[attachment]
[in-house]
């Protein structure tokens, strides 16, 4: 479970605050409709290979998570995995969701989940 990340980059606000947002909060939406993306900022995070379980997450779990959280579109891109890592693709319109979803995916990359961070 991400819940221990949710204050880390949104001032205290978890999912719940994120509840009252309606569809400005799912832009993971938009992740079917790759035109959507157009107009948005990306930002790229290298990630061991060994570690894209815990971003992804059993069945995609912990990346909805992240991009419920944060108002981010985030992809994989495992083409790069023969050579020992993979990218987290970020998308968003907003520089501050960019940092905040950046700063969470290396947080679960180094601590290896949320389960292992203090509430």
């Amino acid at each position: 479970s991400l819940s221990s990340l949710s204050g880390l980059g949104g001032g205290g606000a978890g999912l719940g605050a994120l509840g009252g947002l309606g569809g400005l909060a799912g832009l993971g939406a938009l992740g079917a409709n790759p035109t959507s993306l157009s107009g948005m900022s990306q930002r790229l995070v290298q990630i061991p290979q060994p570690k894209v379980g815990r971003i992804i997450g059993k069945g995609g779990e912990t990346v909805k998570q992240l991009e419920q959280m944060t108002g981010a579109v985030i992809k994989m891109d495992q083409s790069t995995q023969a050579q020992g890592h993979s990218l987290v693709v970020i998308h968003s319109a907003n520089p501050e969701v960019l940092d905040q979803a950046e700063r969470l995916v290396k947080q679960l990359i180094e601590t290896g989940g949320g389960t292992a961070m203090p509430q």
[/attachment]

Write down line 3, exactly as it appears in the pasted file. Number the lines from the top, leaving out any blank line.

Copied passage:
């Amino acid at each position: 479970s991400l819940s221990s990340l949710s204050g880390l980059g949104g001032g205290g606000a978890g999912l719940g605050a994120l509840g009252g947002l309606g569809g400005l909060a799912g832009l993971g939406a938009l992740g079917a409709n790759p035109t959507s993306l157009s107009g948005m900022s990306q930002r790229l995070v290298q990630i061991p290979q060994p570690k894209v379980g815990r971003i992804i997450g059993k069945g995609g779990e912990t990346v909805k998570q992240l991009e419920q959280m944060t108002g981010a579109v985030i992809k994989m891109d495992q083409s790069t995995q023969a050579q020992g890592h993979s990218l987290v693709v970020i998308h968003s319109a907003n520089p501050e969701v960019l940092d905040q979803a950046e700063r969470l995916v290396k947080q679960l990359i180094e601590t290896g989940g949320g389960t292992a961070m203090p509430q």